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Scarcity of Ideas and R&D Options: Use it, Lose it or Bank it

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  • Scotchmer, Suzanne
  • Erkal, Nisvan

Abstract

We investigate rewards to R&D in a model where substitute ideas for innovation arrive to random recipients at random times. By foregoing investment in a current idea, society as a whole preserves an option to invest in a better idea for the same market niche, but with delay. Because successive ideas may occur to different people, there is a conflict between private and social optimality. We characterize the welfare-maximizing reward structure when the social planner learns over time about the arrival rate of ideas, and when private recipients of ideas can bank their ideas for future use. We argue that private incentives to create socially valuable options can be achieved by giving higher rewards where "ideas are scarce."

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Paper provided by Department of Economics, Institute for Business and Economic Research, UC Berkeley in its series Department of Economics, Working Paper Series with number qt1295k6gg.

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Date of creation: 12 Aug 2009
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Handle: RePEc:cdl:econwp:qt1295k6gg

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  1. Jay P. Choi, 1991. "Dynamic R&D Competition under "Hazard Rate" Uncertainty," RAND Journal of Economics, The RAND Corporation, vol. 22(4), pages 596-610, Winter.
  2. Reinganum, Jennifer F., 1989. "The timing of innovation: Research, development, and diffusion," Handbook of Industrial Organization, in: R. Schmalensee & R. Willig (ed.), Handbook of Industrial Organization, edition 1, volume 1, chapter 14, pages 849-908 Elsevier.
  3. Weeds, Helen, 2002. "Strategic Delay in a Real Options Model of R&D Competition," Review of Economic Studies, Wiley Blackwell, vol. 69(3), pages 729-47, July.
  4. Erkal, Nisvan, 2005. "The decision to patent, cumulative innovation, and optimal policy," International Journal of Industrial Organization, Elsevier, vol. 23(7-8), pages 535-562, September.
  5. Hugo Hopenhayn & Gerard Llobet & Matthew Mitchell, 2006. "Rewarding Sequential Innovators: Prizes, Patents, and Buyouts," Journal of Political Economy, University of Chicago Press, vol. 114(6), pages 1041-1068, December.
  6. Vincenzo Denicolo & Luigi Alberto Franzoni, 2004. "Patents, Secrets, and the First-Inventor Defense," Journal of Economics & Management Strategy, Wiley Blackwell, vol. 13(3), pages 517-538, 09.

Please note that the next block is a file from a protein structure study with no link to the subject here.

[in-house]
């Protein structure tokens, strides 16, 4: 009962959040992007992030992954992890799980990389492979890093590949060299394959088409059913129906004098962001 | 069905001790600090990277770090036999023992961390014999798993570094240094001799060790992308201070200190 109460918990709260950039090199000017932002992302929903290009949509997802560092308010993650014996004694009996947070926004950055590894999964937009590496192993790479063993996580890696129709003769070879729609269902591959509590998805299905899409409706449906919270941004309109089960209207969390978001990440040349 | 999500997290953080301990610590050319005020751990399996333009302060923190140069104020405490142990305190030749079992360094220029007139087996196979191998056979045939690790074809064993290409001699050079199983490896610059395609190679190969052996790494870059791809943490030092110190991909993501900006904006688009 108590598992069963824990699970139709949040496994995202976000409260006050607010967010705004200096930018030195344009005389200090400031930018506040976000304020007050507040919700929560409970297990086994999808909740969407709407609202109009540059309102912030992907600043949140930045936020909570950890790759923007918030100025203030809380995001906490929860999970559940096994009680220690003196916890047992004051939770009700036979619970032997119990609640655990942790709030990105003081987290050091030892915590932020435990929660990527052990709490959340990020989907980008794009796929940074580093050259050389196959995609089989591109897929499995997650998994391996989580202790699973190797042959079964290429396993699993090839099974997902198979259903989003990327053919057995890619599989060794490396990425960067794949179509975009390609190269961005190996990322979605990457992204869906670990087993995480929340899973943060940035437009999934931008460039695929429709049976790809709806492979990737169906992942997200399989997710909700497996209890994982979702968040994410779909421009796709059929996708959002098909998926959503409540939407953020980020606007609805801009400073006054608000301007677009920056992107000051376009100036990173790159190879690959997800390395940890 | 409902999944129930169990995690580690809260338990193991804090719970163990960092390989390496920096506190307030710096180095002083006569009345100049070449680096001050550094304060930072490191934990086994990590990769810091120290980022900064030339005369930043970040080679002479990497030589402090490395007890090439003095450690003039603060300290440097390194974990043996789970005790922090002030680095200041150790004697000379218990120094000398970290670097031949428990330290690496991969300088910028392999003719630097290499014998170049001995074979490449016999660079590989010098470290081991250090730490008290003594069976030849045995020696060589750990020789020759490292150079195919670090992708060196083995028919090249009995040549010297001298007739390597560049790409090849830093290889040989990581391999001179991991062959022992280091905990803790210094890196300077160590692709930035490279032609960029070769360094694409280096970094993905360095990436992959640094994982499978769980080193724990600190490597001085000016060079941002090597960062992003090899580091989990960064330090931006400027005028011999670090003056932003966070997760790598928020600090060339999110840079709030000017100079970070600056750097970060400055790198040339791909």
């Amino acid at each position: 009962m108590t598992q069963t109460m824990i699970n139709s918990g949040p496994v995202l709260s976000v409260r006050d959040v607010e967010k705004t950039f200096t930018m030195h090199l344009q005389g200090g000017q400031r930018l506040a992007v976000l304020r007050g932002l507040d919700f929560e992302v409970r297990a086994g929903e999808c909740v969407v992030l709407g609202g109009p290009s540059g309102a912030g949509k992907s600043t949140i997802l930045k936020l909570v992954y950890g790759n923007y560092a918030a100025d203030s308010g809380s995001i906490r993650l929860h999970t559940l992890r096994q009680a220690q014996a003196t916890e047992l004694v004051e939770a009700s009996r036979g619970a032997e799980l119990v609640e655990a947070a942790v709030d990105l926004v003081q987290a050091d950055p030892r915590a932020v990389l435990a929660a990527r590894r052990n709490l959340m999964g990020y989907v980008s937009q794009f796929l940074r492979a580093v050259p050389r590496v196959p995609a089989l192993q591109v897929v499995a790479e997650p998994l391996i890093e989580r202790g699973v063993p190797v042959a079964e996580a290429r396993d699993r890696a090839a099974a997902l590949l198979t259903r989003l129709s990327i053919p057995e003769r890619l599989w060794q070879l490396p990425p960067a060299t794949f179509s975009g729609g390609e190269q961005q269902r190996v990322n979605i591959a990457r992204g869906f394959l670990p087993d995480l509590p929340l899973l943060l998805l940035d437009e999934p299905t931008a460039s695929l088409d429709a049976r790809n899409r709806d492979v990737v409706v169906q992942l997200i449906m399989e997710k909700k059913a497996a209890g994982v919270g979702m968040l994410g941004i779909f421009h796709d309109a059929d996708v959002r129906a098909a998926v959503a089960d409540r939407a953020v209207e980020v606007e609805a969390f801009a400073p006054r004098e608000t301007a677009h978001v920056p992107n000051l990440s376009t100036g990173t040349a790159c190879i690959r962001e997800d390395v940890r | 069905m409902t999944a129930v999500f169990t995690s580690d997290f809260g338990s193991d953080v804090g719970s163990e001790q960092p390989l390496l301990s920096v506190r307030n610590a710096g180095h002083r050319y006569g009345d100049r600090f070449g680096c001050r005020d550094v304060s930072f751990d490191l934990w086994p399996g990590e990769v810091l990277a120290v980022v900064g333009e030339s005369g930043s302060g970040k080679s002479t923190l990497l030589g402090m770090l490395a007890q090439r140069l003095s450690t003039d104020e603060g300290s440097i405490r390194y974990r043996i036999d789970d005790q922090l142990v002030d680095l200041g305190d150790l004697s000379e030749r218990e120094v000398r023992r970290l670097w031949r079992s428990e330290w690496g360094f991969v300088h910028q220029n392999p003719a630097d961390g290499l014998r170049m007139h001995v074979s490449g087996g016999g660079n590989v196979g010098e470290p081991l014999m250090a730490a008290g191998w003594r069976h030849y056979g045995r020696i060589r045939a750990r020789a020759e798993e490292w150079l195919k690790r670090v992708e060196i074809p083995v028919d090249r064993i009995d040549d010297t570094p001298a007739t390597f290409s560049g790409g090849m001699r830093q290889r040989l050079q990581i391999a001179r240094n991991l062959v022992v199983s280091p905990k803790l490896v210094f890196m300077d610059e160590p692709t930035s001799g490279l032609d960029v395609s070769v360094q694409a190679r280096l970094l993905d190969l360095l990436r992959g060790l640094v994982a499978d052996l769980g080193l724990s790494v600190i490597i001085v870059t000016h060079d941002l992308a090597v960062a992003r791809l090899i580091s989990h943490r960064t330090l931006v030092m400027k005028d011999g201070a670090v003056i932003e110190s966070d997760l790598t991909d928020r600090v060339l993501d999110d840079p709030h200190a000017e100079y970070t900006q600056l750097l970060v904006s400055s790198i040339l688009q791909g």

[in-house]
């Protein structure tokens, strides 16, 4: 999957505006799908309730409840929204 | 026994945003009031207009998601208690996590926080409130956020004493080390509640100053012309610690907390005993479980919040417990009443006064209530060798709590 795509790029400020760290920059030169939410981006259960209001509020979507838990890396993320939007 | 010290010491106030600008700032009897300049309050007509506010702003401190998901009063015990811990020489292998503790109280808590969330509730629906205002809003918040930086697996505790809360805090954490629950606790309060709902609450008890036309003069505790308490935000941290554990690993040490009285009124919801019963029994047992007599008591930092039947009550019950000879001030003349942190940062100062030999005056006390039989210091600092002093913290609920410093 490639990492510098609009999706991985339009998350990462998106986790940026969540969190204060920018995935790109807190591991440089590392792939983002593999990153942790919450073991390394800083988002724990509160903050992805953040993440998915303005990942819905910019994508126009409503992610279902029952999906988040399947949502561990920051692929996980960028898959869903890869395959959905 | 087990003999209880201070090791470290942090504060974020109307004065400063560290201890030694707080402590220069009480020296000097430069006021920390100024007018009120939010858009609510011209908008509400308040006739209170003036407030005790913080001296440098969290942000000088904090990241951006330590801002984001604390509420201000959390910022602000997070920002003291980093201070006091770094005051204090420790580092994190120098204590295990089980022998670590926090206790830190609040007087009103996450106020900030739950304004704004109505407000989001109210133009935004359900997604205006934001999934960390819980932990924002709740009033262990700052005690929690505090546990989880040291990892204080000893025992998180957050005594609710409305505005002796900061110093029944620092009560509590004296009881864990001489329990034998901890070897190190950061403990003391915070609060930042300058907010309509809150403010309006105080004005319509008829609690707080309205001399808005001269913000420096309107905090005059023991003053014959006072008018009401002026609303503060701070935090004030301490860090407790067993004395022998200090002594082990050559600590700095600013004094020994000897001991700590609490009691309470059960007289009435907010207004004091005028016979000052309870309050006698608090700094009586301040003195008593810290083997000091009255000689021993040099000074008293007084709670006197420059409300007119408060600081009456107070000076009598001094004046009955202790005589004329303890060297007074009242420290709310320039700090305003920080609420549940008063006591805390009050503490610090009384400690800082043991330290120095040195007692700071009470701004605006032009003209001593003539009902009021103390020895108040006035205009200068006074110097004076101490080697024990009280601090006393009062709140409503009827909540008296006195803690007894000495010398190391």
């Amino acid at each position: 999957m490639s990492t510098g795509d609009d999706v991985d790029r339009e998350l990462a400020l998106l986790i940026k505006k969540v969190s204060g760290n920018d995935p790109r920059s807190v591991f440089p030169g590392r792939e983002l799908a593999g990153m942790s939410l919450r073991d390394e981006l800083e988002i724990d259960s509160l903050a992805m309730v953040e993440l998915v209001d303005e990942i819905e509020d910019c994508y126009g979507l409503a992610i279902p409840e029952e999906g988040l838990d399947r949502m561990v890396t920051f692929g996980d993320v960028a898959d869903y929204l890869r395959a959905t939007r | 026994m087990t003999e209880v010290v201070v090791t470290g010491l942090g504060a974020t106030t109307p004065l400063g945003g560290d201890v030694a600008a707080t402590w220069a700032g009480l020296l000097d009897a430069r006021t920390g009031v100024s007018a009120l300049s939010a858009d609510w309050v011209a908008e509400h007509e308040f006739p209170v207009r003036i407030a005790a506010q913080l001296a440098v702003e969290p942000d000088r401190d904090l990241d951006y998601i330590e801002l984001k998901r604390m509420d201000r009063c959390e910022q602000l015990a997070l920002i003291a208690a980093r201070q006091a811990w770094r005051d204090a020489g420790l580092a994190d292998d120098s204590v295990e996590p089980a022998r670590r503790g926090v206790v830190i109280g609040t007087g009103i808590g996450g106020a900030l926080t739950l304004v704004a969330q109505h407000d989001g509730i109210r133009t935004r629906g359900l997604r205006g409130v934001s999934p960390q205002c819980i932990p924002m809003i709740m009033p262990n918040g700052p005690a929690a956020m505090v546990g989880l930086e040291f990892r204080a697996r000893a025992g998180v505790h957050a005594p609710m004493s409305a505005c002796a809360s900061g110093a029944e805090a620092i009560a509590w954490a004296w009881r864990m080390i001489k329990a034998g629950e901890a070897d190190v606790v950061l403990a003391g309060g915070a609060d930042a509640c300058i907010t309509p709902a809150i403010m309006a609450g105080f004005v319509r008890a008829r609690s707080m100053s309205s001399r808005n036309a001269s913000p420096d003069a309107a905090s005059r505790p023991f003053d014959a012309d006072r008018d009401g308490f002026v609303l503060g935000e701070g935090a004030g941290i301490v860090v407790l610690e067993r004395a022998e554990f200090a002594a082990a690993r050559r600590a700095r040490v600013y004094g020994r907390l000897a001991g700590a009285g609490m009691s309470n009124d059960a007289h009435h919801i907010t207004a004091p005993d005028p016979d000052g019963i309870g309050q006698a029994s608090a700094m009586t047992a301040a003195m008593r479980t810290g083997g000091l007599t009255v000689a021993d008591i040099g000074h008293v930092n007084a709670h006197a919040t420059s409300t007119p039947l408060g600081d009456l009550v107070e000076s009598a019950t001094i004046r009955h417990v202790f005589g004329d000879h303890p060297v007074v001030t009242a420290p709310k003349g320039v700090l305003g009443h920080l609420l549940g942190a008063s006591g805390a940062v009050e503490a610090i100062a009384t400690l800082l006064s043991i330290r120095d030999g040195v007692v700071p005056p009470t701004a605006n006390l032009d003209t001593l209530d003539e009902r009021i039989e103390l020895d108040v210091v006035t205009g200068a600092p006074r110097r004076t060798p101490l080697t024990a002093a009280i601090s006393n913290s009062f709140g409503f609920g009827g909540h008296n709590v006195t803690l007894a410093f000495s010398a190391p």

7. Erkal, Nisvan & Scotchmer, Suzanne, 2007. "Scarcity of Ideas and Options to Invest in R&D," Department of Economics, Working Paper Series qt2hq9s5kg, Department of Economics, Institute for Business and Economic Research, UC Berkeley.
  8. Matthew Mitchell, 2000. "Rewarding Sequential Innovators: Patents Prizes and Buyouts," Econometric Society World Congress 2000 Contributed Papers 1650, Econometric Society.
  9. Wright, Brian Davern, 1983. "The Economics of Invention Incentives: Patents, Prizes, and Research Contracts," American Economic Review, American Economic Association, vol. 73(4), pages 691-707, September.
  10. repec:fth:coluec:549 is not listed on IDEAS
  11. O'DONOGHUE, Ted & SCOTCHMER, Suzanne & THISSE, Jacques-François, . "Patent breadth, patent life, and the pace of technological progress," CORE Discussion Papers RP -1314, Université catholique de Louvain, Center for Operations Research and Econometrics (CORE).
  12. McDonald, Robert & Siegel, Daniel, 1986. "The Value of Waiting to Invest," The Quarterly Journal of Economics, MIT Press, vol. 101(4), pages 707-27, November.
  13. David A. Malueg & Shunichi O. Tsutsui, 1997. "Dynamic R&D Competition with Learning," RAND Journal of Economics, The RAND Corporation, vol. 28(4), pages 751-772, Winter.
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Cited by:
  1. Suzanne Scotchmer, 2013. "Patents in the University: Priming the Pump and Crowding Out," NBER Working Papers 19252, National Bureau of Economic Research, Inc.
  2. Christian Riis & Xianwen Shi, 2012. "Sequential Innovation and Optimal Patent Design," Working Papers tecipa-447, University of Toronto, Department of Economics.
  3. Zhang, Tianle, 2012. "Patenting in the shadow of independent discoveries by rivals," International Journal of Industrial Organization, Elsevier, vol. 30(1), pages 41-49.
  4. Suzanne Scotchmer, 2011. "Comment on "Funding Scientific Knowledge: Selection, Disclosure and the Public-Private Portfolio"," NBER Chapters, in: The Rate and Direction of Inventive Activity Revisited, pages 103-105 National Bureau of Economic Research, Inc.

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